Wayne Szalinzki, a wacky, absent-minded inventor, is back again but only this time he decides to use his infamous shrink machine just one more time. His wife Diane asks him to get rid of ... See full summary »
The Flintstones and the Rubbles are modern stone-age families. Fred and Barney work at Slate and Company, mining rock. Fred gives Barney some money so he and Betty can adopt a baby. When Fred and Barney take a test to determine who should become the new associate vice president, Barney returns the favor by switching his test answers for Fred's, whose answers aren't very good. Fred gets the executive position, but little does he know that he's being manipulated by his boss to be the fall guy for an embezzlement scheme. Written by
Ed Sutton <firstname.lastname@example.org>
The restaurant in which Barney is working as a busboy is called The Cavern on the Green, a reference to The Tavern on the Green in Manhattan's Central Park. The Tavern on the Green is where Louis Tully, also played by Rick Moranis, is attacked and possessed by the Terror Dog form of Vinz Clortho (The Keymaster) in Ghostbusters (1984). See more »
When Fred stands up to talk about the model houses, there is a close-up of him. In the next shot his hair and the lighting of the scene are completely different from the previous shot. See more »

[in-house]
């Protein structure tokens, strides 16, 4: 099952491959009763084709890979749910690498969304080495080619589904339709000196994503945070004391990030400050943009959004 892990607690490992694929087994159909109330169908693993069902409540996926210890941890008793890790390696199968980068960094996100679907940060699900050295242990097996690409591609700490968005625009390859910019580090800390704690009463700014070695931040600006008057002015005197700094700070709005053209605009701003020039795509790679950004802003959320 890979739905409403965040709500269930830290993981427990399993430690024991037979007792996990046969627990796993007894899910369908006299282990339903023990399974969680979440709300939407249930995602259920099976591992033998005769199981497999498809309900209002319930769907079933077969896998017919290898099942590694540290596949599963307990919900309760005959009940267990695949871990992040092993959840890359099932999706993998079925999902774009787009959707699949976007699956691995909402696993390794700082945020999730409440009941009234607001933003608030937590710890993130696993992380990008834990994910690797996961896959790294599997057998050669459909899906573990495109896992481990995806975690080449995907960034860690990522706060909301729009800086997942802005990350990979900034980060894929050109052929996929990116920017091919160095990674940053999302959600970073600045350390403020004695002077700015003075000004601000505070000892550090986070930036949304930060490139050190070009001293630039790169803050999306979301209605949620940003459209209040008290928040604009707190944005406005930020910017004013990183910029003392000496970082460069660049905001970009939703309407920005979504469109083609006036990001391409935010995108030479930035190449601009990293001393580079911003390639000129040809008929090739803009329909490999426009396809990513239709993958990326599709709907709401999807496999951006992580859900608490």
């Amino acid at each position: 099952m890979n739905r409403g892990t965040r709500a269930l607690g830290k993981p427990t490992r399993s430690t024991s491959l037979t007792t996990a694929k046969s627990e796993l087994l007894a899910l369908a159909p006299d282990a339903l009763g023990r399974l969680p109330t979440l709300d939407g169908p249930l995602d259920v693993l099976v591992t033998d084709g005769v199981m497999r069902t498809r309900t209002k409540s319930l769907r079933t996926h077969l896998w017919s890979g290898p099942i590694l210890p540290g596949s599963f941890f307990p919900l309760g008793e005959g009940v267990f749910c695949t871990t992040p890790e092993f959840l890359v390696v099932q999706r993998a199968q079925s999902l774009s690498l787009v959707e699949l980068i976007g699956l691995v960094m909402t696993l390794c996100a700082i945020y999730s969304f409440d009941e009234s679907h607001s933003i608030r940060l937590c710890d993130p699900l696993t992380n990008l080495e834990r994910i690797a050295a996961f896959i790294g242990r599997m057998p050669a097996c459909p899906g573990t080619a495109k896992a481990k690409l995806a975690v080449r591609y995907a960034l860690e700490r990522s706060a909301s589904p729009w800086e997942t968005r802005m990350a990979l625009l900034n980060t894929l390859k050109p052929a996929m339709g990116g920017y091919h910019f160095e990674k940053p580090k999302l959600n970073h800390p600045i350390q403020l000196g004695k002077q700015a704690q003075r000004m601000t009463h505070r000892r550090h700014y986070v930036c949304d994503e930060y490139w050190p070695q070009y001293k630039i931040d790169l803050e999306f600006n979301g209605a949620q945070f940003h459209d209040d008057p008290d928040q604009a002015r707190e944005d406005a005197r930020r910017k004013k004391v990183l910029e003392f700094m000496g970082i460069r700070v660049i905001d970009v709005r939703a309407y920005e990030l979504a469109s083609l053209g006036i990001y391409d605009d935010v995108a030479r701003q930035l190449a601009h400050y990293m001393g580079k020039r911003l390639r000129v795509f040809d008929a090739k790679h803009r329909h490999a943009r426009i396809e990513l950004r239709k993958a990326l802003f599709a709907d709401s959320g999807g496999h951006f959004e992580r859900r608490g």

Hey, back to work! You guys had a break two days ago!
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There are several statements in the closing credits:
No dinosaurs were be harmed for the production of this motion picture.
The producer would like to thank the people of Bedrock and the Bedrock Film Commission...
Live-action adaptation of Hanna-Barbera's TV cartoon brings prehistoric blue-collar family man Fred Flintstone to life with the help of John Goodman, exceptional in the role. The world of Bedrock is excitingly captured, all the surrounding details look right, but unfortunately the script is a pale, shapeless mess. Also, who cast Rosie O'Donnell as neighbor Betty Rubble, the Snow White of the Sabertooth set? O'Donnell is far too brash and distracting as Betty, who was mostly around in the TV show as a foil for Fred's wife Wilma (adequately played by Elizabeth Perkins). O'Donnell should have instead played Fred's mother-in-law, although Elizabeth Taylor is game for this loudmouthed harridan. There are some laughs here--although not big ones--while the "plot" is weaker than any of those written for television. ** from ****
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